It has been a long couple of weeks. I’m dying from the “heat” here.
And before you all start harping that it’s not hot, I’ve acclimated to the Pacific Northwest weather. It’s painful as hell when
my webs between my toes dry out when it gets too hot and humid. I am not a good heat person.
That being said, I do love Las Vegas and Arizona. It’s a dry heat.
Don’t laugh. I’ve completely derailed this post in three paragraphs.
So it being the end of July, means it is also blueberry season here in the lovely Bellingham, Washington area. And if Chuck doesn’t eat all my blueberries, I occasionally get to do things with them.
Last week, I decided I needed to make a pie.
Now if you’ve known me for any length of time, you know that pie crust escapes me. I make it too thin. I make it too thick. I make it watery (yes, that’s possible. Don’t ask). I make it too stiff. It’s too chewy, too dry, too whatever. Pick an adjective you wouldn’t want to eat. That’s what my pie crust does.
But I’ve been reading a lot of Julia Child Biographies. (My Life in France is my favorite, but As Always, Julia and Backstage with Julia are growing on me. None of those are affiliate links, BTW.) And between her “just do it” attitude and the “just keep swimming” and “take chances” and all of the positive life and cooking karma pouring out of those pages, I had to do it.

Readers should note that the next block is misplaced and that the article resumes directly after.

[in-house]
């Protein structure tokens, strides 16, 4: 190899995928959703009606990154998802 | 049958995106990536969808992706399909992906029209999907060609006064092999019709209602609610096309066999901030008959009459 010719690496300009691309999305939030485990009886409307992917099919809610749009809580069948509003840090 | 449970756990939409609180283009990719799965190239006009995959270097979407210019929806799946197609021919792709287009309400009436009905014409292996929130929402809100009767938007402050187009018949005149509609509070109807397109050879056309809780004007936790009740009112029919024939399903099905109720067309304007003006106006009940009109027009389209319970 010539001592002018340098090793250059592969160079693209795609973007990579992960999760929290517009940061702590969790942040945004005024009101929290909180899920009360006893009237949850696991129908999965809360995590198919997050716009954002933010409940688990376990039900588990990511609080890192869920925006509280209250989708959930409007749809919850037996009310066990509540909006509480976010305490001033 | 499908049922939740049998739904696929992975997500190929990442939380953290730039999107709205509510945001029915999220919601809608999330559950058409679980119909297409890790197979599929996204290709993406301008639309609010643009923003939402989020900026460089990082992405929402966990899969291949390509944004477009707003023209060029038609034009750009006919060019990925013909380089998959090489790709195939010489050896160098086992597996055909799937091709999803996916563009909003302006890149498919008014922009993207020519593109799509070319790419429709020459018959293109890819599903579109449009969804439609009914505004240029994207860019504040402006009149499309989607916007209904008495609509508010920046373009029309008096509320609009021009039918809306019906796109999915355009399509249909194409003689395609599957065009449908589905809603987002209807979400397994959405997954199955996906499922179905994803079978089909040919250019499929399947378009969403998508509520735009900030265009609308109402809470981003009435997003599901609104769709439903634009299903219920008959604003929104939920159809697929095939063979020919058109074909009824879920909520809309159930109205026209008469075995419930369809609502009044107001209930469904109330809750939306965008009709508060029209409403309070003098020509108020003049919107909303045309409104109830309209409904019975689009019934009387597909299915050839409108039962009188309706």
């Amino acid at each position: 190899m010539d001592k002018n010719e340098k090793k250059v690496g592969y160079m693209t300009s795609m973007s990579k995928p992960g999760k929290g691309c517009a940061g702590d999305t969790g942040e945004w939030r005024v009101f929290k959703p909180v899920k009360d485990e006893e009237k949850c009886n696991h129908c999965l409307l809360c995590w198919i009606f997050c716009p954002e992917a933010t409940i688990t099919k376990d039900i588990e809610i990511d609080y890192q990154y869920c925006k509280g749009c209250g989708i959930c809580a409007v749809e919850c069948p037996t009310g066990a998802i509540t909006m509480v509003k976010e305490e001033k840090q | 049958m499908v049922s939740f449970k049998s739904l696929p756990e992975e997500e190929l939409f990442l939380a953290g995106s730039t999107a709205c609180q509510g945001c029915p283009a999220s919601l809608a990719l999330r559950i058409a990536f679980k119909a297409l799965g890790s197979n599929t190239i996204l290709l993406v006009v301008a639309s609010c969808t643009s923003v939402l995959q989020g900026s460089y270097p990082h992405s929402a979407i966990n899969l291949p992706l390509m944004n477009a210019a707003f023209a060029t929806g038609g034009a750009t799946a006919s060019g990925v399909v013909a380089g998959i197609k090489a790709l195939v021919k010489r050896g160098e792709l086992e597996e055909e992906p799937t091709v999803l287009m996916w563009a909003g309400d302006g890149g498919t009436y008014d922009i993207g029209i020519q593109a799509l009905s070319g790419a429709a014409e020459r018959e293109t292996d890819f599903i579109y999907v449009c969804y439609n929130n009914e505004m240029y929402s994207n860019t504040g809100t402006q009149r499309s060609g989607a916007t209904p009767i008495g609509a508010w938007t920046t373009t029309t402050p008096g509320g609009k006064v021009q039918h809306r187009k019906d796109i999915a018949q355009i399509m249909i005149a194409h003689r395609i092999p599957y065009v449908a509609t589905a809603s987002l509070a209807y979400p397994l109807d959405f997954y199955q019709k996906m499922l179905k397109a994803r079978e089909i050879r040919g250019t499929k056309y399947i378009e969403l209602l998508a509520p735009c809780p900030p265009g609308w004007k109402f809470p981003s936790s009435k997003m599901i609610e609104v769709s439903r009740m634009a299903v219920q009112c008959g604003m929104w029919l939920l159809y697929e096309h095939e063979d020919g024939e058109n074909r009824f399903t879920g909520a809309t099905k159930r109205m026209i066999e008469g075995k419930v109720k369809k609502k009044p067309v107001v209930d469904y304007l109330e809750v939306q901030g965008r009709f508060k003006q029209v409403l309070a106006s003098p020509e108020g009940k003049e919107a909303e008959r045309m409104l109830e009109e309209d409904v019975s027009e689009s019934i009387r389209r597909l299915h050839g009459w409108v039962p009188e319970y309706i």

So I grabbed a book I had been meaning to cook out of since I purchased it 6 years ago: Cooking for Mr. Latte by Food 52′s Amanda Hesser. I read that book all the time, wanting to give any or all of those recipes a shot. But, (like with all of my Tom Douglas books) I had been intimidated.
Intimidated to the point that I had never cooked a single thing from that book. Never planned to.
In the looming shadow of this epic secret plan I’ve been working on, I had to give it a shot. I had to attempt the elusive pie crust again. Maybe this time, despite the fact it was 90 degrees in my kitchen, it would work.
So I busted out Hesser’s book, wanting to give her gramma’s Double-Good Blueberry Pie a shot. And her old-school shortening crust a shot.
And it worked. The filling was another story. Didn’t quite FILL the pie….but I digress.
I served up a couple of pieces and sat down with Chuck and she was a bit skeptical.
“Dis not pie, momma. Dis not pie,” she told me.
“Alrighty, banana. What IS it then?”
“Magic. You made magic pie”
I died. So we bit into our first forkfuls.
And it was a legit pie. It was a bit tangy from the cream cheese and totally blueberry-y and the crust was flaky and amazing and melted in my mouth.
Chuck abandoned her fork entirely and used her hands to shovel the pie in her mouth. I ate mine more slowly and savored the fact that I made this. With my two hands and my meager culinary skills and my ability to follow a recipe.
I was proud of my pie. Chuck was purple with blueberries.